In this just-started offseason, Akinori Iwamura, Mark Teahen and Jeremy Hermida have headlined trades. Now, J.J. Hardy makes four.
Hardy, acquired by the Minnesota Twins in exchange for Carlos Gomez, leaves Milwaukee after five seasons. Debuting as a 22-year old, Hardy had quickly established himself as a top-tier shortstop in quick order until 2009 brought in a caving of his offensive numbers.
As soon as a year ago, the Hardy/Gomez swap would have been unthinkable: Hardy was coming off a .283/.343/.478 line with 24 home runs. Defensively, he was one of the strongest shortstops in the bigs, and the sky seemed the limit.
How quickly a year changes matters. Hardy struggled to a .659 OPS, earning himself a late-season demotion to Triple-A that robbed him of his ability to become a free agent after the 2010 season. What Hardy struggled with particularly was his contact rate, not all that surprising given his career batting average pre-2009 was .270.
You can call it karma or the regression to the mean, however, given the fact that Hardy was unlucky in 2009 and similarly lucky in 2008.
Take BABIP as compared to xBABIP (read more on the birthing and reasoning behind xBABIP here) over the years for Hardy. In Hardy’s rookie season of 2005, both BABIP and xBABIP remained the same. From 2006-’07, Hardy’s BABIP — the actual result — trended lower than his xBABIP — the expected result. As far as BABIP was concerned, Hardy’s 2006-7 was unlucky (but not terribly so).
In 2008, things changed. Hardy’s xBABIP actually dropped to .279 from .286 after consistently rising — a mark of a hitter improving. This .279 xBABIP from 2007 ended up being Hardy’s BABIP in 2008 — what Hardy was expected to perform at in 2008 mirrored his actual production in 2007. Put it yet another way. Hardy’s .277/.323/.463 line from 2007, strictly from a BABIP/xBABIP perspective, should have been his 2008 line as opposed to the high-water mark he achieved. His 2007 should have been duplicated in 2008.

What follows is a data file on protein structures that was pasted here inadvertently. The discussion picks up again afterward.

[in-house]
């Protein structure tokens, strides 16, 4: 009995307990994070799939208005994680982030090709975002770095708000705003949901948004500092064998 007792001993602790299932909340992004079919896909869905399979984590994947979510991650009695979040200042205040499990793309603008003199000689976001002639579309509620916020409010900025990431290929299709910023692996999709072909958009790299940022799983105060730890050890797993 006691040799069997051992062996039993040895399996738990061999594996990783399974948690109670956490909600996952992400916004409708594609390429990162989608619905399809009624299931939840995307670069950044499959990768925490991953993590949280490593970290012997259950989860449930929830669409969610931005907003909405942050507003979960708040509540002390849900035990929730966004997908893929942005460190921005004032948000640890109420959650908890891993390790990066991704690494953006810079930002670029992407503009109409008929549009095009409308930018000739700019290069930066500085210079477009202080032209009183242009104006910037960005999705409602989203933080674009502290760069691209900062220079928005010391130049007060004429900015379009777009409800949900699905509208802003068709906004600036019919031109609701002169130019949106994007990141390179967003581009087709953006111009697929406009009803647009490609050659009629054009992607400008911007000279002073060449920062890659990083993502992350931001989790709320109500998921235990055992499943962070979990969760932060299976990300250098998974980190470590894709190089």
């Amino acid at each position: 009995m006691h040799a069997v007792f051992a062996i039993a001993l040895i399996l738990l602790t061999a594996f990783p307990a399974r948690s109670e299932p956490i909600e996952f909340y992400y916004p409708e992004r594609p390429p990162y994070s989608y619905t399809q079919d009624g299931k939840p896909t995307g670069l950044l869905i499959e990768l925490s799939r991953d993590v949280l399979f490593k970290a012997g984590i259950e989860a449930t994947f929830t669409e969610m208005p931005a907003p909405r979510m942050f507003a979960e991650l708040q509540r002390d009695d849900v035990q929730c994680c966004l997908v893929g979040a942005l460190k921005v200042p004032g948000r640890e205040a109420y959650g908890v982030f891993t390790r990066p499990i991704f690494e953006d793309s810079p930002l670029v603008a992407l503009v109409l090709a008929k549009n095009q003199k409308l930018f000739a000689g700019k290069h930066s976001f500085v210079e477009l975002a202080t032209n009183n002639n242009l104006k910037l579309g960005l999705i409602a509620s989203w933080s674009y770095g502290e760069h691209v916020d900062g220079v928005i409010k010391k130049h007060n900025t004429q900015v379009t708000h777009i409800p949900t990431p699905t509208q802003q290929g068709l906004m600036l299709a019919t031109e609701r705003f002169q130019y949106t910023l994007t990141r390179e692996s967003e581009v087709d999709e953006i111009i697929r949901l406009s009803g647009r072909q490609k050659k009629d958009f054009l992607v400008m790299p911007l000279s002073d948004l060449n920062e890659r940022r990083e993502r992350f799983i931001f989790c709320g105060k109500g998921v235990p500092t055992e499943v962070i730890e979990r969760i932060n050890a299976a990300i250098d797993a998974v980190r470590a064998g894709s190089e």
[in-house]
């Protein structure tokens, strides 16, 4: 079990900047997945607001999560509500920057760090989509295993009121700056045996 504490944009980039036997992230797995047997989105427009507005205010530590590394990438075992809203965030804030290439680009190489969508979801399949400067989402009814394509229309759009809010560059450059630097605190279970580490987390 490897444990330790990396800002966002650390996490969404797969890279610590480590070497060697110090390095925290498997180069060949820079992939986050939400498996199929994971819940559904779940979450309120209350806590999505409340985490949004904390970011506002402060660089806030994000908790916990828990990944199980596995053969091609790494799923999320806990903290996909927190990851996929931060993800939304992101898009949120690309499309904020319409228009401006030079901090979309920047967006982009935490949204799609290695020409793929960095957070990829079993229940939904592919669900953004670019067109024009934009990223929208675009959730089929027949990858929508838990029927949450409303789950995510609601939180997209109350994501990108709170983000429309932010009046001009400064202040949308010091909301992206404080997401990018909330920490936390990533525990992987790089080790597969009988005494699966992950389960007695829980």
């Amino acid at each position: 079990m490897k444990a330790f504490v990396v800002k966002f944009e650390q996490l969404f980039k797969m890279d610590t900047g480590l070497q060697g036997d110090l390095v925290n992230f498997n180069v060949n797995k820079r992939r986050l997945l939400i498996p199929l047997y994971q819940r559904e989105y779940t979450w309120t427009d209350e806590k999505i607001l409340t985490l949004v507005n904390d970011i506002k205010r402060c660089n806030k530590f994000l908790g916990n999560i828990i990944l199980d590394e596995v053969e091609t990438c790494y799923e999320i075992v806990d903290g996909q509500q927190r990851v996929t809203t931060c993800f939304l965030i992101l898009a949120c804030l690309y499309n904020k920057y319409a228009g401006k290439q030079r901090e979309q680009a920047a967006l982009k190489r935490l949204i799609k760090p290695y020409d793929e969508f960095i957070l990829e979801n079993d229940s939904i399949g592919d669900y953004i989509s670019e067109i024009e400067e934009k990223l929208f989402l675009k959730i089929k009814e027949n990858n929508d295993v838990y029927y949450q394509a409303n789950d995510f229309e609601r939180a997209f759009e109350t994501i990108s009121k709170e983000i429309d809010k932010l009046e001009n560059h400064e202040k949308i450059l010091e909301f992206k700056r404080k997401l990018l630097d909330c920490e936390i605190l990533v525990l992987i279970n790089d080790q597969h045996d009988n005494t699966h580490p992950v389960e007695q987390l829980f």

It wasn’t. Why? Because while the 2008 xBABIP mirrored the 2007 BABIP, the 2008 BABIP rose to .305, or roughly a 20-point spike in BABIP. Not coincidentally, his batting average rose 20 points over this time span.
In 2009, Hardy got a rude awakening in BABIP, as it sank all the way down to .264, the lowest since 2006 when he had a .242 batting average. Any wonder, then, that his batting average was .229? When you’re looking at a .283 average (what he maintained in 2008) and compare it to 2009′s .229, it’s an obvious dropoff. But when you look at how precipitously BABIP dropped off and compare it with like BABIPs from previous years, it’s not that far a dropoff.
Ah, but would you believe Hardy was actually just as good in 2009 as in 2008? The final numbers may not bear it out, but his 2009 xBABIP ended up at .306… meaning that his 2008 final numbers from a BABIP perspective should have been repeated in 2009!
Instead of his statistics following a consistent 2007-9 progression, his last three years were dicated by luck. Here’s the visual evidence below, using actual numbers to simplify matters and placing them where the BABIP/xBABIP correlations command: